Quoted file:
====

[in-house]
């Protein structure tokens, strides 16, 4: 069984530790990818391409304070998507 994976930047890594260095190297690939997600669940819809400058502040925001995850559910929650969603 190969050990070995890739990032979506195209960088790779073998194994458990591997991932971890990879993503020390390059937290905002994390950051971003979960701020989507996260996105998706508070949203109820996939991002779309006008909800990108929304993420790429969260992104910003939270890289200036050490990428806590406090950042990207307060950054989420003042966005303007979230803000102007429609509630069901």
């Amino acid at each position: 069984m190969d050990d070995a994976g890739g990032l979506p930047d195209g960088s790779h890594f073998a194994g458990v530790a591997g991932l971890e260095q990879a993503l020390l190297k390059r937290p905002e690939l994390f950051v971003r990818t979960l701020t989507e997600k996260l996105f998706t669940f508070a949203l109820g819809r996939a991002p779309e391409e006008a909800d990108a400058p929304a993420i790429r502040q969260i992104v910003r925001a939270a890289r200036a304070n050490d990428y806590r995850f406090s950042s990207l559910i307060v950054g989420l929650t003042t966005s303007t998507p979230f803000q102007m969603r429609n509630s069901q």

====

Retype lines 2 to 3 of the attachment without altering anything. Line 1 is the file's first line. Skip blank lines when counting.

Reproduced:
């Protein structure tokens, strides 16, 4: 069984530790990818391409304070998507 994976930047890594260095190297690939997600669940819809400058502040925001995850559910929650969603 190969050990070995890739990032979506195209960088790779073998194994458990591997991932971890990879993503020390390059937290905002994390950051971003979960701020989507996260996105998706508070949203109820996939991002779309006008909800990108929304993420790429969260992104910003939270890289200036050490990428806590406090950042990207307060950054989420003042966005303007979230803000102007429609509630069901």
């Amino acid at each position: 069984m190969d050990d070995a994976g890739g990032l979506p930047d195209g960088s790779h890594f073998a194994g458990v530790a591997g991932l971890e260095q990879a993503l020390l190297k390059r937290p905002e690939l994390f950051v971003r990818t979960l701020t989507e997600k996260l996105f998706t669940f508070a949203l109820g819809r996939a991002p779309e391409e006008a909800d990108a400058p929304a993420i790429r502040q969260i992104v910003r925001a939270a890289r200036a304070n050490d990428y806590r995850f406090s950042s990207l559910i307060v950054g989420l929650t003042t966005s303007t998507p979230f803000q102007m969603r429609n509630s069901q």